NewsRockYou was an early success on Facebook, picking up millions of users -- but as the market shifted, it turned its attention away from purely developing games and apps to running an ad network for social, mobile, and web games. Now it's branching out further -- in an interesting new move that sees it rescue viable games from publishers that don't want them anymore. In a blog post, CEO Lisa Marino calls this strategy "our vision for the future of RockYou," and compares it to cable TV channels and online services that monetize TV reruns via advertising. RockYou is licensing Army Attack, Crazy Penguin Wars, Millionaire City, and Zombie Lane from Digital Chocolate, and outright purchasing Gardens of Time, Words of Wonder, and City Girl from Playdom -- which was significantly impacted by the Disney Interactive layoffs last month. Notably, RockYou is hiring developers from Digital Chocolate and Playdom to work on the games. Some of these games were once huge successes: Gardens of Time, for example, was named the most popular social game of 2011 by Facebook. In her blog post, Marino further explains that the company's ad business sets it up to take games that other publishers no longer consider profitable and run them, just like cable networks or Hulu do with TV reruns. "Though past their apex, these games have very long-lasting and dedicated user bases that monetize for years, making them very profitable over the long run," she writes. The company's press materials note that the games, combined, have a player base in the 3 to 4 million range. She also writes that we can expect "many more premium games which are still loved and played by millions" to be added to the company's line-up via acquisition. It could potentially mark a new path for games that have passed their initial blush of success, which have up till now commonly been shut down as their publishers move on to newer titles.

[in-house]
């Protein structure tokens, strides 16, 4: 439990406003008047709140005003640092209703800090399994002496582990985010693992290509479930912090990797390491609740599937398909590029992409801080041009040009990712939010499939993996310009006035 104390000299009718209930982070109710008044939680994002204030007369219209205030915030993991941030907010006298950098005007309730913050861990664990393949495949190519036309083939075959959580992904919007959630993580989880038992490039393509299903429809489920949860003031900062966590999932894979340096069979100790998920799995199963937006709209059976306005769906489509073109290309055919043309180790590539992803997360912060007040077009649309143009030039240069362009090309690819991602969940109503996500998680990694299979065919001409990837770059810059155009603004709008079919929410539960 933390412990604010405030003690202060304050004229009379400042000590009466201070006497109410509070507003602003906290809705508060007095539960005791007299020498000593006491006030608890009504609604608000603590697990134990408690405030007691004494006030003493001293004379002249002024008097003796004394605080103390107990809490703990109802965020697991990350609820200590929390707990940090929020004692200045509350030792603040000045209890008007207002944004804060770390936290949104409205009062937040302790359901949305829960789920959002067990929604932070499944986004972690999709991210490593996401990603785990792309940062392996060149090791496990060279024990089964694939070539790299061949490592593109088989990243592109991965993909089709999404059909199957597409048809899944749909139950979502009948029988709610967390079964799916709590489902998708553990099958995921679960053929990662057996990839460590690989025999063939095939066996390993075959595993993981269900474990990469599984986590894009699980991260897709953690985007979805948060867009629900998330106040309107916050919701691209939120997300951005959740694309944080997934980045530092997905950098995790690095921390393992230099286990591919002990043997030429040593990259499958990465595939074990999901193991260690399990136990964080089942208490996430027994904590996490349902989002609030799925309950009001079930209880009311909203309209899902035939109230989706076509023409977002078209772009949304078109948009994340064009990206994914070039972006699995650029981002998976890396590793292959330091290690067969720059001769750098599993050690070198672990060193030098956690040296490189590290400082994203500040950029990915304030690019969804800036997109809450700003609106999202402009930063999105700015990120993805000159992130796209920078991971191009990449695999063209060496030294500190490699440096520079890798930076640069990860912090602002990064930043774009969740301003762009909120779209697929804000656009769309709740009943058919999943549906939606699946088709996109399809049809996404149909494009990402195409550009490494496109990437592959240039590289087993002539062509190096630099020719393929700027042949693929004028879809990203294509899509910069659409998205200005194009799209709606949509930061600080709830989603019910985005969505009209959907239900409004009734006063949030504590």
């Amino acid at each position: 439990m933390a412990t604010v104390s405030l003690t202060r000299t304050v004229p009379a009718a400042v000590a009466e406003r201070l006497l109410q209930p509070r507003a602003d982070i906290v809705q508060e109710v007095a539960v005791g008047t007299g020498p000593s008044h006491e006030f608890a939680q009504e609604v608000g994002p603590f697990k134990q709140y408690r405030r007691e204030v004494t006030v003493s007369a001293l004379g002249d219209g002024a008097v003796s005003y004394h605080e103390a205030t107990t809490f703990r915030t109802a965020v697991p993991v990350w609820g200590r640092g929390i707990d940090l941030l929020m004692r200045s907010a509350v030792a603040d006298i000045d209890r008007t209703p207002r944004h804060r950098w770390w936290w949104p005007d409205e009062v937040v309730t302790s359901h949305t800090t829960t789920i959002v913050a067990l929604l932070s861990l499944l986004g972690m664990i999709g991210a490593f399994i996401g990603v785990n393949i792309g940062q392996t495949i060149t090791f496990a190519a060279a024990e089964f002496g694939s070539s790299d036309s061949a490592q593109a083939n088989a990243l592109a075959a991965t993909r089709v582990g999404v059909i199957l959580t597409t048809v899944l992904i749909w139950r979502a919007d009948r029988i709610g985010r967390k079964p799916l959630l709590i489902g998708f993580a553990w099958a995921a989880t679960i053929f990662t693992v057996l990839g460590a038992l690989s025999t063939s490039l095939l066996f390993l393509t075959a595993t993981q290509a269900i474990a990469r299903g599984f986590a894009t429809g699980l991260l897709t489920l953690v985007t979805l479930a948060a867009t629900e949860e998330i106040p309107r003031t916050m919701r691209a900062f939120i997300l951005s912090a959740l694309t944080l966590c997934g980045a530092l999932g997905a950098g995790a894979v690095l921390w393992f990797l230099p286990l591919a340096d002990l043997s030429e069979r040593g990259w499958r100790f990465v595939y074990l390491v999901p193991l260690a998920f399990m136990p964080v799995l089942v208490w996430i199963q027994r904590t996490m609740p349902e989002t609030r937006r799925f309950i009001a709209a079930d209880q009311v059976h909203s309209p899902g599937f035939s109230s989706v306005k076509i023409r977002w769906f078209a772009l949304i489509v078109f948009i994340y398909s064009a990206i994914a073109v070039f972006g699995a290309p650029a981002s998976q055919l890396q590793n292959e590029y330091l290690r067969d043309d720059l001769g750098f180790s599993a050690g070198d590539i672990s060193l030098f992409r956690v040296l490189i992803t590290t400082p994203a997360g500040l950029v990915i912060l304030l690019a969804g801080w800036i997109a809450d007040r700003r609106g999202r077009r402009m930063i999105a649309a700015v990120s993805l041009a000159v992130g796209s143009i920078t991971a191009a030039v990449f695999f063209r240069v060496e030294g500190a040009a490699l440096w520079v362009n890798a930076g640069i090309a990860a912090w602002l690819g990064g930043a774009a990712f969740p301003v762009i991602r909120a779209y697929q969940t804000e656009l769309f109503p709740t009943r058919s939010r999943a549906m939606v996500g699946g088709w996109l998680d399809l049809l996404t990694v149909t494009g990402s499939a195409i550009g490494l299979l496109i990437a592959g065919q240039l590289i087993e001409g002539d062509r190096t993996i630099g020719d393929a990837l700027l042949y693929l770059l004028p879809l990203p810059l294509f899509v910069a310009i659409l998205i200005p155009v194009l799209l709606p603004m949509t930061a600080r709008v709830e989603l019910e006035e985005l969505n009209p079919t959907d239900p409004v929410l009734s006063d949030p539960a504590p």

RockYou's new strategy: Rescue games that other publishers don't want
RockYou is taking over Digital Chocolate and Playdom titles in two separate deals that bring 3 to 4 million players -- and some of the games' developers -- into its direct purview.